Some observations on UK/Scotland negotiations
The first vote for independence in the Western world within the twenty-first century, the Scottish referendum taking place today holds a unique place in history, setting the precedent for separatist movements globally. Politicians, activists, celebrities, and citizens have spent the past months making their cases for “Yes” or “No”, for either declaring independence from the United Kingdom or for staying within the union. In advance of the referendum was a negotiation to establish groundrules, which certainly from its output, also seems unique. Aside from its uniqueness in topic, this referendum is also particular in several other ways, including the voting age, the majority count set at 50%, the binary Yes/No choice, and the role of Scots outside of Scotland and internationals within Scotland.
Eighteen is the standard voting age throughout the world, with a few exceptions (including Austria, some and African countries, Cuba, Nicaragua Brazil, and parts of the Middle East and East Asia). However, in a twist of the rules otherwise only present in Austria (within the EU), the voting age in Scotland for the referendum has been lowered to sixteen. This was an initiative on the part of the SNP, who determined that because this vote will have a significant effect on the future of Scottish youth, they should be included in the vote. However some opinion polls prior to the day of voting show that as many as two-thirds of young voters are in the “No” camp, perhaps leaving the SNP questioning whether that choice will really play to their interest. It additionally raises the question as to whether Scotland will maintain its voting age at sixteen, rather than the EU regular eighteen, should it become independent. In negotiation terms, once a ‘concession’ is made, it can be hard to justify a retraction. This voting age reform might even prove the single most significant precedent set for the future by this referendum?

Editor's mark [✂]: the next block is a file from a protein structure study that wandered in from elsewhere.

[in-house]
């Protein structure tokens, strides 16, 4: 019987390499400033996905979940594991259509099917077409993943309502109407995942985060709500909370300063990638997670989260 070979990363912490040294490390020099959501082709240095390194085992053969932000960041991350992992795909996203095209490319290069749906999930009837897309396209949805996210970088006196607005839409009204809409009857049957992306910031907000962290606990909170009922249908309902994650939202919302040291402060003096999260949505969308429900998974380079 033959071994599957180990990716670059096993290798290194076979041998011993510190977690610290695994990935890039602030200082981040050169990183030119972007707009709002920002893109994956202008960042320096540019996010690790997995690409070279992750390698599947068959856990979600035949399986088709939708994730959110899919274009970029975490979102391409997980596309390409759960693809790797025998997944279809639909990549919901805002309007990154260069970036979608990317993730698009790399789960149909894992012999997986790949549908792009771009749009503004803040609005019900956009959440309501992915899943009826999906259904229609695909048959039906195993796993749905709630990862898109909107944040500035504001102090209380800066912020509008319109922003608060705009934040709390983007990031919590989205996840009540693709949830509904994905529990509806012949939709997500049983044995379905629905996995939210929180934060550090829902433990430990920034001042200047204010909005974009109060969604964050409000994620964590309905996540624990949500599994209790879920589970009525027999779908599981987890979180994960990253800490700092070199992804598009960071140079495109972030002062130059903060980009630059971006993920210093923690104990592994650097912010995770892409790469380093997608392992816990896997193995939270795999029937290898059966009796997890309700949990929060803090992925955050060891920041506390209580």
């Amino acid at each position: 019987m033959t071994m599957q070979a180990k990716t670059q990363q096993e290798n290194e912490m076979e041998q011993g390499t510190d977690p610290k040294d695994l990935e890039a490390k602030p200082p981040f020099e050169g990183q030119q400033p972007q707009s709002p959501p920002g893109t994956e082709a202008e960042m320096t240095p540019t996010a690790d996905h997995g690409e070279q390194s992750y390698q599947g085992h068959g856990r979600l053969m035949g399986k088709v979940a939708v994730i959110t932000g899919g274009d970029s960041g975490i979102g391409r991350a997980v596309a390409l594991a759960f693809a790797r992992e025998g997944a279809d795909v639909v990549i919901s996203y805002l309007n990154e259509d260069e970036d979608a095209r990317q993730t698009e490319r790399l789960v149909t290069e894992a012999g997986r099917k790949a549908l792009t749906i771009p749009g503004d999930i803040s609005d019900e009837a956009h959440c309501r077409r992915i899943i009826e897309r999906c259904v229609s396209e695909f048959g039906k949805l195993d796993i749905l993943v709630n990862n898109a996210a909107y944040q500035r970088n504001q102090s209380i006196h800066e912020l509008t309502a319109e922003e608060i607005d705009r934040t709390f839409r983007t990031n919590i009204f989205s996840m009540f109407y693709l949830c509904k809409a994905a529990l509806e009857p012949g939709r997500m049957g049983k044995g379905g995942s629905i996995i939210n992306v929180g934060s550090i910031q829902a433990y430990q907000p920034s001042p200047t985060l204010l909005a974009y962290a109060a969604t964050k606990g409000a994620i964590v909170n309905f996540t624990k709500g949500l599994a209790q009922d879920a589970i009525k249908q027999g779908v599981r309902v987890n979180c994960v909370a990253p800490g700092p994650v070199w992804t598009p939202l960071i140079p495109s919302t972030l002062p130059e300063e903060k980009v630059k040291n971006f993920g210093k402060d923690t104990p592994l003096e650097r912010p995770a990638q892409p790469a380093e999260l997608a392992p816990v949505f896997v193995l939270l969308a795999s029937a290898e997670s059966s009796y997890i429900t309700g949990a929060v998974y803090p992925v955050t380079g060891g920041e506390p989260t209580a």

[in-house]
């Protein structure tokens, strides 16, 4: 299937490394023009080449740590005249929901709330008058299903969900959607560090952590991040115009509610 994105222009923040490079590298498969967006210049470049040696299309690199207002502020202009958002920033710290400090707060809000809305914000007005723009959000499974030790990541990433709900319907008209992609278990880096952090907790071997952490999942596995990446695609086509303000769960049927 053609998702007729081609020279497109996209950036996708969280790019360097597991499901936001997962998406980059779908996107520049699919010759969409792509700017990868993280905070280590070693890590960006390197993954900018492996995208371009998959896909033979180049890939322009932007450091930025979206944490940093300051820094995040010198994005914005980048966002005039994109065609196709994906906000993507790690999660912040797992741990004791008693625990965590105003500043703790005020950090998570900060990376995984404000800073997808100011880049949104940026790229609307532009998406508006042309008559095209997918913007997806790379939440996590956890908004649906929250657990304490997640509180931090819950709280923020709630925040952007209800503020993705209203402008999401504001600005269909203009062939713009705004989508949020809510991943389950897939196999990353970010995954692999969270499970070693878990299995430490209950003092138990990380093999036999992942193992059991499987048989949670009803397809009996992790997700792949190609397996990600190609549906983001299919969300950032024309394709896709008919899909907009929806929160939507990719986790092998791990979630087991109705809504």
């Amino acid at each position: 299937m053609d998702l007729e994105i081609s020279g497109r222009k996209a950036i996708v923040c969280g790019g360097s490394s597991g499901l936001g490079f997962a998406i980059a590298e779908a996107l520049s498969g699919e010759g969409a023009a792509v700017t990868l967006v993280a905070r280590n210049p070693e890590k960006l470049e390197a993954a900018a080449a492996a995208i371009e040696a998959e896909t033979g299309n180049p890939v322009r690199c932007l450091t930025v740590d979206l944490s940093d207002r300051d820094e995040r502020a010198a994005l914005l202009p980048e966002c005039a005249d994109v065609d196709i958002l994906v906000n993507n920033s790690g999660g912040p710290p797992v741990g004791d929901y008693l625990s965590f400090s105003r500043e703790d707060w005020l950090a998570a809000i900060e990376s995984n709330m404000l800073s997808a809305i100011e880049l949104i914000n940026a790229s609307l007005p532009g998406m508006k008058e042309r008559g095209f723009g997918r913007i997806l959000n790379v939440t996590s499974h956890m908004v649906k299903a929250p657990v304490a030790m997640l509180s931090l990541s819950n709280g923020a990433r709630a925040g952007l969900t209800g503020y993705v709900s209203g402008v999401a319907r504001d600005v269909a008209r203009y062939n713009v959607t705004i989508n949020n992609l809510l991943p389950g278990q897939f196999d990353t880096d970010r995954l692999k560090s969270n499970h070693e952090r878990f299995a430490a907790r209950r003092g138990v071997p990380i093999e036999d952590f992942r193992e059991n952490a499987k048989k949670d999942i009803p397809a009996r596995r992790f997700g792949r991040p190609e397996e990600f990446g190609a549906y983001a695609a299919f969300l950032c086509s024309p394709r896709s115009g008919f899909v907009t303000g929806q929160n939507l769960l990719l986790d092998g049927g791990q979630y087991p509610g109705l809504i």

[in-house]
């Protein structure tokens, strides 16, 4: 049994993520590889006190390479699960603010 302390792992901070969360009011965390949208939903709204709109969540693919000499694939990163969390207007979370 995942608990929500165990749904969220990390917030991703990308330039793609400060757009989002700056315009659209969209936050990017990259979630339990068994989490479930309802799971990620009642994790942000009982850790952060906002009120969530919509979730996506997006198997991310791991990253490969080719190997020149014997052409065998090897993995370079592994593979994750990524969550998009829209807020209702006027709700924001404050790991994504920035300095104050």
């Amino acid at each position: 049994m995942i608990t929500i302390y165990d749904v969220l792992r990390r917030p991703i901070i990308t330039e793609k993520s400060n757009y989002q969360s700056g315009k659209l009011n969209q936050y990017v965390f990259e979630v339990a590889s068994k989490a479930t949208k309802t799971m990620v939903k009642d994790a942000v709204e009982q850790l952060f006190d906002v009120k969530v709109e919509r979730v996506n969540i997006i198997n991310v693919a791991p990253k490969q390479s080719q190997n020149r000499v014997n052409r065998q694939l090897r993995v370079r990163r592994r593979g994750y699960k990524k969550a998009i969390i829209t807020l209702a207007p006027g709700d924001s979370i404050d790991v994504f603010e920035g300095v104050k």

Expats and Nationals
Linking into the previous topic, expats and foreign nationals also have a different status in this election than in others. In today’s referendum, resident foreign nationals (who are citizens of EU or Commonwealth countries) are apparently able to vote for or against Scottish independence, whereas Scots living outside of Scotland are not, with the exception of members of the armed forces serving overseas. Basically, Scots residing outside of Scotland, whether temporarily or permanently, do not have a vote. A sixteen year old French student with the right to stay in Scotland can vote, whereas Sir Sean Connery cannot. Interestingly, this seems to have a significant influence as immigrants from countries that have experienced their own division, such as India/Pakistan or Eastern Europe will have real-life experience in the matter of voting for independence. This whole aspect of exclusion of a major stakeholder constituency would seem to justify more reflection in all the circumstances. (Indeed the exclusion of a major stakeholder in the UK constitution, namely UK citizens from outside Scotland, also merits fuller debate in terms of rights and values.)